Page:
Sex Offender Registration in Texas
The new label of “registered sex offender” may seem incredibly daunting and you may feel like you’re in a hole you can never dig out of, but rest assured, this is not the case. No matter what you were charged with or how you came into this situation, you can live a relatively normal life with just a few tweaks here and there.
First Things First: A Home
Everyone needs a place to call home. Before your conviction, you may have ruled out specific houses or apartments because of price, location or the fact that there was no kitchen island. Now, we will be adding one more piece of criteria to the list. As a registered sex offender seeking shelter in Texas, you may not live in an area that is within 500 feet of a “child safety zone,” which includes parks, schools, athletic fields and other areas children regularly gather. The 500 feet is just a minimum, however, and there can be additional rules based on the city you live in. For example, in San Antonio a registered sex offender may not reside within 1,000 feet of a city park. (Don’t worry – the Riverwalk is the exception of this rule because this would prohibit living downtown.)
Save time and money while applying for apartments by asking the landlord for written eligibility criteria before you pay application fees. Landlords do reserve the right to reject applicants based on their criminal records, so getting their rules in writing can help immensely along the way. While searching for your next home, it is a good idea to have a trusted attorney look over the paperwork you are receiving and signing. This is important in the event that you are discriminated against, outside of denial based on your criminal record. Apartments so often violate the Fair Housing Act, which protects you from discrimination based on race, color, religion, sex and more. Speak with an attorney at our office to see how discrimination can play into denial of one based on a criminal record.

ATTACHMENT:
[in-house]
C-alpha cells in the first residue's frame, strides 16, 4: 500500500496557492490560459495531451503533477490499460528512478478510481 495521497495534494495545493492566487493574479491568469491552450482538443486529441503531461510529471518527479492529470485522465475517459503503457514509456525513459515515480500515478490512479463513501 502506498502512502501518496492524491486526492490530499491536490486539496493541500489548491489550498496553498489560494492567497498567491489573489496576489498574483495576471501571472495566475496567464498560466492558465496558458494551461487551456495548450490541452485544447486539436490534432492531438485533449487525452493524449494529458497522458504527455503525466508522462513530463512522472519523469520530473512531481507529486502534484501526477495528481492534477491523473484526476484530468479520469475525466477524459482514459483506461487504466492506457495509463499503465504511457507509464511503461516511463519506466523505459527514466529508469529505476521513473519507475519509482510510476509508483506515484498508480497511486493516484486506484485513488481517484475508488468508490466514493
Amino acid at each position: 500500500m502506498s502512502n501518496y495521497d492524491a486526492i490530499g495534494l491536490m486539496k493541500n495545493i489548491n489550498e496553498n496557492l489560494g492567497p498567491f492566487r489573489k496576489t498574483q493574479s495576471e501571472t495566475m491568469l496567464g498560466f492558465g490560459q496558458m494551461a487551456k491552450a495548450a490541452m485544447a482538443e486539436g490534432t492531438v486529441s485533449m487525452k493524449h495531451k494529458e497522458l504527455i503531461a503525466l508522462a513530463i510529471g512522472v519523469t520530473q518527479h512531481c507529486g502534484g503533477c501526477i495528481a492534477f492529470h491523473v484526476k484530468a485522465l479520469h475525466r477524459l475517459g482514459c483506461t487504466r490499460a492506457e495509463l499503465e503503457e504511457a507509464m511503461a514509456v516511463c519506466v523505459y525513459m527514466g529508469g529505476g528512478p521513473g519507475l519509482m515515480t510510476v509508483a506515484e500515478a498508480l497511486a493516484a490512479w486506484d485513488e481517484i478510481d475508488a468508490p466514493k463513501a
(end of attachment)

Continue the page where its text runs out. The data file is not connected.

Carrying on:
It is important to note that if the state has declared you high-risk, it may be mandatory for you to, 1) inform your neighbors of your status or 2) the state will mail neighbors and other residents postcards letting them know you are on the sex offender registry.
Next Up: A Job
Here it is again – you may not live in, work close to or visit a “child safety zone.” Right off the bat, you may not become licensed to hold a child-related job, such as a teacher, physician or coach. I know this is a lot to take in, but don’t be discouraged! Companies that have been known to hire registered sex offenders in the past include hardware stores, software companies, retail stores, construction companies and restaurants. There are plenty of options you have for employment and if you don’t land a job the first time.
What Else Can There Possibly Be?
Since sex offender registry is a case-by-case basis, there are other restrictions that may be placed on you upon registration. There’s a chance you could be limited to no access to the Internet. There’s a possibility that you may only be able to leave a specific area you live and work in with notification and permission from an officer. The amount of times you spend with family members under the age of 17 may be monitored or you may have to go through regular alcohol and drug testing.
For a free, confidential consultation contact the Law Offices of Daniel & Hudson at 210-222-2297. We are available 24 hours a day, 7 days a week.